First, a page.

July 2013
Volume 13, Issue 9
Vision Sciences Society Annual Meeting Abstract  |   July 2013
Neural mechanisms of dynamic object encoding
Author Affiliations
  • John A. Pyles
    Center for the Neural Basis of Cognition, Carnegie Mellon University\nDepartment of Psychology, Carnegie Mellon University
  • Michael J. Tarr
    Center for the Neural Basis of Cognition, Carnegie Mellon University\nDepartment of Psychology, Carnegie Mellon University
Journal of Vision July 2013, Vol.13, 492. doi:https://doi.org/10.1167/13.9.492
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      John A. Pyles, Michael J. Tarr; Neural mechanisms of dynamic object encoding. Journal of Vision 2013;13(9):492. doi: https://doi.org/10.1167/13.9.492.

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      © ARVO (1962-2015); The Authors (2016-present)

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Dynamic objects are effortlessly recognized across motion, viewpoint, and articulation. We investigated the perception and neural representation of dynamic objects using fMRI with both GLM and multi-voxel pattern analysis (MVPA). First, we identified brain regions recruited during dynamic object perception using a novel localizer which contrasted moving objects with phase-scrambled versions of the same moving objects. Static objects and scrambled objects were also included as comparisons to traditional LOC localizers. Results identified regions of occipito-temporal cortex largely overlapping with regions selective for static objects, but subsuming a larger area extending more dorsally to include the hMT+ complex and parietal regions. Second, we conducted several experiments to investigate the coding of dynamic objects over motion and articulation. Subjects viewed multiple example animations of novel articulating objects, which varied across viewpoint, size, and motion path. One experiment included three objects with eighty example animations for each; a second experiment included six objects with forty examples for each. A SVM pattern classifier was trained on one set of example animations, and tested on a different set of examples – examining whether a tested brain region encodes dynamic objects across motion, articulation and viewpoint. Classification was performed in ROIs identified with the dynamic object localizer and a motion localizer that identified hMT+. Results showed above chance classification in all ROIs, and chance classification in a control ROI in frontal cortex. A second assumption-free analysis employed a whole-brain searchlight classifier to search for areas that might encode information about dynamic objects. This searchlight identified additional regions that overlapped with parts of early visual cortex (determined by retinotopy scans), dynamic LOC, and hMT+. Our results indicate: that multiple areas of early and higher-level visual cortex are recruited during dynamic object perception and many of these areas encode information that is invariant across motion and state of articulation.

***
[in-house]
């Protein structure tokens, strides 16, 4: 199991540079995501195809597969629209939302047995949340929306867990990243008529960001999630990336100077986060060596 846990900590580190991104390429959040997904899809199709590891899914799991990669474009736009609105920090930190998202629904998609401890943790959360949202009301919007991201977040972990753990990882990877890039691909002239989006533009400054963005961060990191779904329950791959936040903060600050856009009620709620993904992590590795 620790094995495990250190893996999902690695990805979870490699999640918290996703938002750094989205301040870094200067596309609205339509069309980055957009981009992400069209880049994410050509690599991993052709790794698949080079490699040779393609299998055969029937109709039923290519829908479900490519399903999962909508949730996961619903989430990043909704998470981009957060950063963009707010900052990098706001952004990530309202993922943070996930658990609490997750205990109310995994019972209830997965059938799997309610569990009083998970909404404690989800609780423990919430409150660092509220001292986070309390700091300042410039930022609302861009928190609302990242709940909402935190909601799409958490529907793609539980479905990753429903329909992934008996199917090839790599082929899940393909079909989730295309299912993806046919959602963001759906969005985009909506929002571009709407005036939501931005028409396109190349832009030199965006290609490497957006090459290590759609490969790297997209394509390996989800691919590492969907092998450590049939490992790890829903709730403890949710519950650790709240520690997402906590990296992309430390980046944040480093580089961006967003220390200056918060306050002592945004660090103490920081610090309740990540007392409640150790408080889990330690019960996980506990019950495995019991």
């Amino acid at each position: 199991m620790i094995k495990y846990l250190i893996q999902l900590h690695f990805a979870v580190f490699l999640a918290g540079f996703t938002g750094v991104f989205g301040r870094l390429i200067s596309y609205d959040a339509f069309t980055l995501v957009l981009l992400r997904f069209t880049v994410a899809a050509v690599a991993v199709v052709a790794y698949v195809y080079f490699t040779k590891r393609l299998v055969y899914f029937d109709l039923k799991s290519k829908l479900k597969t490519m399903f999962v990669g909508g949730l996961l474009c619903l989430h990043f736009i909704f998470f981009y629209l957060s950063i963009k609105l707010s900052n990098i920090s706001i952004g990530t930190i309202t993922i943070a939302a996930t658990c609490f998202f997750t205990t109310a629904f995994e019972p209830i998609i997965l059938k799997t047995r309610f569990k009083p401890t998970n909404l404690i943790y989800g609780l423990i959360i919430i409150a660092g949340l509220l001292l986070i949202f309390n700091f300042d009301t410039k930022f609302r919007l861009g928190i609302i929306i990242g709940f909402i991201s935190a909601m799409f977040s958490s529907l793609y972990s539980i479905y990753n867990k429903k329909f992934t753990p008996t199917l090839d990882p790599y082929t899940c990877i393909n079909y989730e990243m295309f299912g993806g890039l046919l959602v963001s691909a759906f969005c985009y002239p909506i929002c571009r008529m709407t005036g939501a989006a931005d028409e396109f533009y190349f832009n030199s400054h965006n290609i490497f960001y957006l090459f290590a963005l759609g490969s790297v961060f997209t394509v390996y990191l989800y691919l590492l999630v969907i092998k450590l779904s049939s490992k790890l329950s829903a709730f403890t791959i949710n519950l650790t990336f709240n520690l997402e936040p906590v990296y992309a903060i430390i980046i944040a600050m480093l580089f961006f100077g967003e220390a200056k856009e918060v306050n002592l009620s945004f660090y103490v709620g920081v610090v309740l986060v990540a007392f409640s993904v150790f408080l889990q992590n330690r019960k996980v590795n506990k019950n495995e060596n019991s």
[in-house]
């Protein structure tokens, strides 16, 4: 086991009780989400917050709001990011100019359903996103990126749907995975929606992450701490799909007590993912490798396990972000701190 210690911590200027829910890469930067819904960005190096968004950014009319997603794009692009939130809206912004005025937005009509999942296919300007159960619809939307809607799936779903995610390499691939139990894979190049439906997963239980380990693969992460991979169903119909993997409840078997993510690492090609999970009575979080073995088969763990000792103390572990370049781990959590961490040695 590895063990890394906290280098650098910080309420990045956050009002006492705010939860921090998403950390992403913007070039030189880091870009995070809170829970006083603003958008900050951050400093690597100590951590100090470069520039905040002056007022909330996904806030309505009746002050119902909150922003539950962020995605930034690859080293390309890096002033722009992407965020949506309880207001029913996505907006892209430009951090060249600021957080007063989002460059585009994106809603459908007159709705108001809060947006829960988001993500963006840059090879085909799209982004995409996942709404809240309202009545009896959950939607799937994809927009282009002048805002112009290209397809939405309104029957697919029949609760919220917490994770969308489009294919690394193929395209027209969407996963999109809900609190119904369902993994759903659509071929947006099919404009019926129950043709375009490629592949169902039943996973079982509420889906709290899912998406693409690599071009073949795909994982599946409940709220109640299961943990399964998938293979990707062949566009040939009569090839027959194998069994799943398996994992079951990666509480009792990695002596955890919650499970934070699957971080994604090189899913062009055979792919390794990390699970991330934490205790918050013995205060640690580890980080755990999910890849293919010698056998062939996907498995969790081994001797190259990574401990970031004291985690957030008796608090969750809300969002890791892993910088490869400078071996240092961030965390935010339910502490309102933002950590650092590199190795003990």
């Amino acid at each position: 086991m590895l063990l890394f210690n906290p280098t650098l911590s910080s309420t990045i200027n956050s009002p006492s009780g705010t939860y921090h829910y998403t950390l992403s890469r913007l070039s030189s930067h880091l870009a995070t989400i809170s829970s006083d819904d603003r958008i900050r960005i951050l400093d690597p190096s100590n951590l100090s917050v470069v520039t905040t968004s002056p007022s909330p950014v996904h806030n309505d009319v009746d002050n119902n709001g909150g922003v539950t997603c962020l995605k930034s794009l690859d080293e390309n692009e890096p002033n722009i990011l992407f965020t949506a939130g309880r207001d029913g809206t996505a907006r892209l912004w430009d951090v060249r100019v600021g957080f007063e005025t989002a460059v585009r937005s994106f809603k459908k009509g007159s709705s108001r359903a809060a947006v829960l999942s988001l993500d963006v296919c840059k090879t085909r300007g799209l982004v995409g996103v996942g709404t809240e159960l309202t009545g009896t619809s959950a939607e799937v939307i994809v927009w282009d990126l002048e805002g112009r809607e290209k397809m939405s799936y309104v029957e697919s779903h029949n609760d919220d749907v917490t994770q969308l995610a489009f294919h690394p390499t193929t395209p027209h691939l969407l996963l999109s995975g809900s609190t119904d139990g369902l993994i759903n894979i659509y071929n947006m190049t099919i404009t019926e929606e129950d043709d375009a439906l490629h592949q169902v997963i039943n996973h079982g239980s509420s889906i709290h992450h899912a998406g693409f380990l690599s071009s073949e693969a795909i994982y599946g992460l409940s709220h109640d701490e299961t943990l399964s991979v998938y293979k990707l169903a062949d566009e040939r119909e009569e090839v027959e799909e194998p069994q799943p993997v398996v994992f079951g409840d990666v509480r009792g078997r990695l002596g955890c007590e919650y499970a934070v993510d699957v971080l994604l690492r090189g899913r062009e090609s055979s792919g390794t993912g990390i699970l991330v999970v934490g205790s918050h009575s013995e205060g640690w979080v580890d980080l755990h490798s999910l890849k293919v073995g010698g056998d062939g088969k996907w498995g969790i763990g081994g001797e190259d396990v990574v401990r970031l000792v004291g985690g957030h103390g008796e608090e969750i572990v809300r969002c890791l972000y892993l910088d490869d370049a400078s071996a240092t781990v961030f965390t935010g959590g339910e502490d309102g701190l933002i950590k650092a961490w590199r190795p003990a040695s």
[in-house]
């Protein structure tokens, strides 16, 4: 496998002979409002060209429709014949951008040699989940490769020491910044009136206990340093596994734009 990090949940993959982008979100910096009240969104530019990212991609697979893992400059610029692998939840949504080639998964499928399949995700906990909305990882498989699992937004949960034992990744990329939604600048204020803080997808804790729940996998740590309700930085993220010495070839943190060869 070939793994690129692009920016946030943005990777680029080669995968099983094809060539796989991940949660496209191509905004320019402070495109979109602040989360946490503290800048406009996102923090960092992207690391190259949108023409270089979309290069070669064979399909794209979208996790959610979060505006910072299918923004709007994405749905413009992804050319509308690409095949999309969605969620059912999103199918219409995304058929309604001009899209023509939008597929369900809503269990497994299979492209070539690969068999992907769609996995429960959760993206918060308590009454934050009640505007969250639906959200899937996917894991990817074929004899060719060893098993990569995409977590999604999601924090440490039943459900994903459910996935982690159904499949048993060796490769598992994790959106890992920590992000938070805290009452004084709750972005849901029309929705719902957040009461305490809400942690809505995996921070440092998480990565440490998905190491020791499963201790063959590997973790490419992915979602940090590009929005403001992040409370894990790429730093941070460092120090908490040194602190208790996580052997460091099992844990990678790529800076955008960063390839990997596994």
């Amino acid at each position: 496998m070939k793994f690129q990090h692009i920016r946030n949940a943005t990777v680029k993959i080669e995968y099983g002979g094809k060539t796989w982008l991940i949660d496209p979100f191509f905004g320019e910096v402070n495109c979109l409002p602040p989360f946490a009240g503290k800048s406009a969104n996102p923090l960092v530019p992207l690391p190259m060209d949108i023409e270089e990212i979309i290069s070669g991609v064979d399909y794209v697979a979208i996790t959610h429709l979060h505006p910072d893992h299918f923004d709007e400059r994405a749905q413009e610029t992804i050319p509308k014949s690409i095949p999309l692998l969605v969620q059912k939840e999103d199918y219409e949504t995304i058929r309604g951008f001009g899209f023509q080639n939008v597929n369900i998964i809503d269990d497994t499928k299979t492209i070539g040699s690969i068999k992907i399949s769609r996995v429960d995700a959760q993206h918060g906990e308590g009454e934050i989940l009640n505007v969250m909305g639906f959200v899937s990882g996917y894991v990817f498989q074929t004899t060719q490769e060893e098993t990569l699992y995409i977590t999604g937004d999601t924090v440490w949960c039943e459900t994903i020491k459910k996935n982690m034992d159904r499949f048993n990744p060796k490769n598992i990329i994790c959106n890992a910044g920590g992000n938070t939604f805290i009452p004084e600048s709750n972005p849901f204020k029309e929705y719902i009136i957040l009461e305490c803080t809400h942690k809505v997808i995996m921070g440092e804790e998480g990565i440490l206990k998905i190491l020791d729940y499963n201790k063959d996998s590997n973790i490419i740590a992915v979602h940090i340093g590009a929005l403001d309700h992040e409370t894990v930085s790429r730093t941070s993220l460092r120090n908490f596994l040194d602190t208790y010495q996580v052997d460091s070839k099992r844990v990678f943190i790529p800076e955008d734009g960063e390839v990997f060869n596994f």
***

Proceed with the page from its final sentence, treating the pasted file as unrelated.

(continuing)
Meeting abstract presented at VSS 2013


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